Peter Handrinos is a frequent contributor to Scout.com and author of the upcoming ‘The Best New York Sports Arguments: The 100 Most Controversial, Debatable Questions for Die-Hard Fans'.
Dale Murphy was dangerous.
As friendly and accommodating as he could be off the field, Murphy was a terror when he stepped up to the plate. The young Atlanta Braves star scorched National League pitchers from 1982 to 1987, scoring back-to-back Most Valuable Player awards (1982, 1983) and six straight All-Star appearances in the process of winning two NL home run titles (1984, 1985) and leading the Senior Circuit in everything from slugging (1983, 1984), and on-base plus slugging (1983) to runs batted in (1982, 1983). No NL player, including Hall of Famer Mike Schmidt, hit more RBI or gained more total bases in the decade from 1980 to 1989.
One of the great ‘What if's' of the era came from the fact that Murphy played his last healthy season at age 34. Could he have made it to the Hall of Fame if he'd managed to avoid the knee problems that curtailed his later career? We'll never know for certain, but there's every reason to believe it would have happened - from age 28 on, his career statistics closely resembled those of Reggie Jackson. Even as it was, in 2000, Murphy joined Eddie Mathews and Hank Aaron as the only Braves hitters ever honored with a retired number.
Injuries effectively cut off Dale Murphy's Hall of Fame chances, but not before he established himself as one of the most dangerous power hitters of his time. Recently, he discussed how he did it:
What did baseball mean to you when you were growing up?
It was just another sport, really. I didn't get started until I was eight years old. I enjoyed it but I played a lot of football and basketball, too. For the longest time, baseball was just another season.
When did that begin to change?
I was fortunate enough to meet with a great coach in Jack Dunn, and he helped me learn more about the intricacies involved in the game. I'd compare baseball to chess in that, the more you learn about it, the more interesting it gets. In my teenage years, that's when I started picking up on the subtleties, and the more I participated, the more I grew to like it.
When did you get a feeling that you might have a future in the Major Leagues?
Oh, pretty early in high school,
At 6'5", 215, you were a big guy by any standard. Do you believe size generally helps in the development of power hitting?
It's funny. It's both an advantage and a disadvantage. There are pro's and con's.
The good news is that longer arms and legs help you generate more leverage than a smaller guy. The bad news is in the bigger strike zone and the longer swing, in the greater coordination needed to put together consistent mechanics. Basically, a big guy can hit the ball farther, but he can get fooled more often.
Personally, I think my size helped at the end of the day, in that it forced me to bear down on eyesight, hand-eye coordination, bat speed, knowledge of the pitchers.
You struggled to hit home runs in your first couple of years in the Minor Leagues. Why do you suppose that was the case?
I hit some home runs in high school, but I took a big step back in the low Minors and it took me some time to get back to a good level. It was a matter of confidence and physical development, more than anything else. I tried to abide by the old cliché - ‘Don't think about home runs. Think about hitting the ball hard'. Once I did that, my [batting] average went up and, in time, so did my home runs.
When you first entered the Braves organization in 1974, you were a catcher. When you developed throwing problems from behind the plate, did that hurt your confidence as a home run hitter?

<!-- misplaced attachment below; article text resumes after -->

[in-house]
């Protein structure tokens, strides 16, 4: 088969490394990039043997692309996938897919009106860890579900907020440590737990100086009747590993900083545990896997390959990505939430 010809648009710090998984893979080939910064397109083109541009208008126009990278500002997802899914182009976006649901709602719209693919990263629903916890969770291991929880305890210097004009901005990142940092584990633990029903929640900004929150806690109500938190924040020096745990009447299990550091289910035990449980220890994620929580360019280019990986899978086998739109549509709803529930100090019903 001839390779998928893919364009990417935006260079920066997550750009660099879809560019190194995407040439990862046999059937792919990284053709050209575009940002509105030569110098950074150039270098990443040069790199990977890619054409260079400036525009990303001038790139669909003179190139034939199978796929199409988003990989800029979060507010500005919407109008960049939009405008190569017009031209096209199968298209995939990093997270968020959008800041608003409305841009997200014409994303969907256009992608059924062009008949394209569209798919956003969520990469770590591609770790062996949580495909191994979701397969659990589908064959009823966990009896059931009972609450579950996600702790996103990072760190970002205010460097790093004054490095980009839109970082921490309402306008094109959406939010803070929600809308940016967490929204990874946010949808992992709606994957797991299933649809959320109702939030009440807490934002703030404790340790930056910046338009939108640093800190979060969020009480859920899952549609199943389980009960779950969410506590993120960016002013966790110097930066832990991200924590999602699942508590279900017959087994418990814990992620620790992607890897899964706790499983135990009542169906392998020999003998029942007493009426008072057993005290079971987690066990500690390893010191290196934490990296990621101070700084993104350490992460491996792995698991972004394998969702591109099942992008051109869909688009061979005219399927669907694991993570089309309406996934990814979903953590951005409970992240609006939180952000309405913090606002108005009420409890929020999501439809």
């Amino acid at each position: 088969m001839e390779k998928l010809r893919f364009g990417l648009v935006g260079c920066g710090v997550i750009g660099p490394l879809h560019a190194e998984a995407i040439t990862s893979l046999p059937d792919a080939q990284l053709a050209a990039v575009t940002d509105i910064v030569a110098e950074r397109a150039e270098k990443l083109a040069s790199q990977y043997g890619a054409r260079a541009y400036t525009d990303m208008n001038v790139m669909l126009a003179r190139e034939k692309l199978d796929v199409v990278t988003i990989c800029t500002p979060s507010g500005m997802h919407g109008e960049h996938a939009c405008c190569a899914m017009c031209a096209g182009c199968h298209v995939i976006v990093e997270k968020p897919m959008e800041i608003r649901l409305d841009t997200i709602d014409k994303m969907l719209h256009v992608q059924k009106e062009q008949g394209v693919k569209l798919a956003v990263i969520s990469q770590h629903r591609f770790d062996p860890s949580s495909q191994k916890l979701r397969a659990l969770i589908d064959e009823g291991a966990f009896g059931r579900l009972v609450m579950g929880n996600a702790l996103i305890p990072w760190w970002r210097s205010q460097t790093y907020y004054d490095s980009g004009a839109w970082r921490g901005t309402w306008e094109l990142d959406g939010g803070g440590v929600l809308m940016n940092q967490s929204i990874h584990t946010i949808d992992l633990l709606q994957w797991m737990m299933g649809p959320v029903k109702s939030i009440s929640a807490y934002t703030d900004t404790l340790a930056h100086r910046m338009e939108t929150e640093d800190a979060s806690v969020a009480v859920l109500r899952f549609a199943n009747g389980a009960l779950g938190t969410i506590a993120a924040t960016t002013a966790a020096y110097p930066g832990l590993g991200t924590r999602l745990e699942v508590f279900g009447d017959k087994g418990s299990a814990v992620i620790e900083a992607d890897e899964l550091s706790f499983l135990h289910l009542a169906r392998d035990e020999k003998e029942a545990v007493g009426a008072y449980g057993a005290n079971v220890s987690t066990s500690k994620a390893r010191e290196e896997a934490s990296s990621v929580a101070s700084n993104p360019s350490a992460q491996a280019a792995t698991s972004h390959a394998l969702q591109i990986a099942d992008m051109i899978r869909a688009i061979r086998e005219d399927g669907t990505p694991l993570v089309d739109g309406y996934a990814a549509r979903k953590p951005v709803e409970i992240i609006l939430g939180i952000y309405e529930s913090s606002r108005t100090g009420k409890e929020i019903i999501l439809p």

Not really. The beauty of baseball is in overcoming failures with your best mental and emotional resources. No one's immune from that, including Ted Williams and Hank Aaron. If anything, the Minors weed out those that have athletic skills but not quite enough mental toughness to acknowledge their failures without getting too down on themselves.
The throwing thing wasn't particularly hard; at least, it wasn't any harder than any other aspect in playing a very, very tough game. I just saw that as another challenge, same as a hitting slump. I was glad to find a new position, eventually, in center field, and just worked to make the most of that.
From what I understand, even in those early years, you were incredibly respected and well-liked on a personal level. Do you think the Braves were more willing to stick with you for that reason?
It was great to have guys like [Scouting Director] Paul Snyder and [General Manager] Bill Lucas pulling for me in those days. I knew that the Atlanta Braves wanted quality people, the kind they wanted to invest in. I appreciated that they saw me that way and I certainly saw Paul in Bill and many others in those terms. They were great baseball men and great men.
That being said, I'm not sure that the personal relationships were the deciding factor in my career development. I always asked the team to judge me based on performance. Baseball is a tough, tough game, and I always concentrated on being the best possible ball player. I always saw the off-field or character stuff was a plus for that foundation.
Well, within a few years, you were winning the National League's Most Valuable Player Award. Then, immediately after the 1982 season, you went down to the instructional league to work on your swing.
You realize you'll always be famous for that.
I did win the MVP, but that wasn't announced for a few weeks after the season. Sometimes I joke, ‘If I knew I was going to win, maybe I wouldn't have gone'!
Seriously, though, it was because I wasn't swinging the bat well in the last few weeks of the season. [Braves manager] Joe Torre saw something I could work on and said, ‘We can erase some of the negatives and work on some of the positives'. I was actually down there with his brother, Frank.
And it was very helpful. It helped reinforced the idea that I could hit to all fields.
Still - there was the sight of a reigning MVP in the instructional league.
I guess we were in
By that time you were, along with Mike Schmidt, the premiere power hitter in the National League. Were you consciously looking for home runs at that point in your career?
I once heard a story about Mickey Mantle. Someone once asked him, ‘Did you ever go up to the plate trying to hit a home run?' And he turned around and said, ‘Every time'! (chuckles)
I know that other hitters have gone up thinking ‘home run', and that's worked for them, but it wouldn't have worked for me. My approach was - get a good pitch to hit, make solid contact. Joe Torre told me, I don't know how many times, ‘Trust your mechanics. Trust the process, and you'll get the home runs'.
Did you usually go up to the plate looking for particular pitches?